The words sent a chilling message. But they are not the first time written on bombs or missiles used in war.
Here is some history.
Attacks on Islamic State
In December 2014, 27-year-old Jordanian pilot Moath al-Kasasbeh crashed on a mission in Syria, and his whereabouts were unknown for weeks. On February 3, 2015, the Islamic State released a video showing him being burned alive in a cage.
Jordan launched air strikes in response. Members of the Jordanian army wrote messages about a number of bombs and missiles.
One video Released February 5, 2015, by Jordanian Armed Forces showing members of the military the messages written for ISIS.
“The host will be defeated and they will turn and run away. According to The Wall Street Journal.
British military members also wrote about bombs during operations against ISIS in Iraq and Syria.
A photo of the bomb with the words “Love from Manchester” scrawled on it began circulating on social media on May 25, 2017. Although initially, suspicions remained. authenticity of the photo, Royal British Air Force Confirm the picture is real.
The missile is believed to have been mounted on an aircraft at the Royal Air Force base in Cyprus to strike IS targets.
Three days before, a suicide bomber detonated an explosive equipment at an Ariana Grande concert at Manchester Arena, 22 people died and at least 59 people were injured, many of them teenagers. ISIS later claimed responsibility for the attack.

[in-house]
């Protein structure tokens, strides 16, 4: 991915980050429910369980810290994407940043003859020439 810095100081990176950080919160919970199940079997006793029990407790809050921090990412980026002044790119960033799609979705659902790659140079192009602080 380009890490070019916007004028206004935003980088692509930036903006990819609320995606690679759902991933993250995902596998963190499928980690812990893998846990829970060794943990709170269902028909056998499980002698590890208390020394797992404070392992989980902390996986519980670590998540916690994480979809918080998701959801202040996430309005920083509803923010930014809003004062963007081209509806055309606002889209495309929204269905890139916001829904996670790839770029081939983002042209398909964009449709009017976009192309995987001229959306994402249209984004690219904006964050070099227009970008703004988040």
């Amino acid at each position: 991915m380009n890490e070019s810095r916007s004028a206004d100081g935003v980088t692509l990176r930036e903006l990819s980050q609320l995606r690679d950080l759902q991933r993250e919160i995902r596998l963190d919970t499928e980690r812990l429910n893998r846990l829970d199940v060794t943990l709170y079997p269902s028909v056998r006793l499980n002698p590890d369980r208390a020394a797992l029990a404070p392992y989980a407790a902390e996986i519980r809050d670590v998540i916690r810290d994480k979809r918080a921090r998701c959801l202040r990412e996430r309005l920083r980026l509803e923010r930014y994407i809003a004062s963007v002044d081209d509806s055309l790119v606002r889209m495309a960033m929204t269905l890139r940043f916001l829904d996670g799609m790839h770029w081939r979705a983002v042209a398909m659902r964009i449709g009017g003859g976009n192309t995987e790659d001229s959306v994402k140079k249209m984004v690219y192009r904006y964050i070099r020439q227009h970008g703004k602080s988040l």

Allied Forces in World War II
The two soldiers, identified as Engineering Sergeant William E. Thomas and Pfc. Joseph Jackson, was photographed with artillery shells with “Easter Egg for Hitler” and “Happy Easter Adolph” written on them, on 10.1945 – the day before Easter – according to United States National Archives.
It is still unclear exactly where the photo was taken by the Ministry of Defense. Black artillery units, and black soldiers in other units, served in the Allied war to recapture France and overthrow Hitler’s Third Reich in Germany. The United States did not racially integrate militarily until after World War II.
British forces also wrote messages about bombs and bullets.
In a picture taken by a Royal Navy photographer, a man identified as Bob Cotcher, of Chelsea, can be seen writing “Tirpitz it’s yours” on a 1,600-pound bomb before an attack at Alten Fjord, Norway, on 3 April 1944.
Tirpitz was a notorious 52,000-ton German battleship that was Bismarck’s sister ship. Dubbed “The Beast” by British Prime Minister Winston Churchill, it was at the time the heaviest ship ever built by a European navy.
Tirpitz was sunk on 12 November of that year as a result of a British air raid as part of Operation Catechism in the Norwegian city of Troms. More than a thousand German sailors lost their lives.
Mary Ilyushina contributed to this report.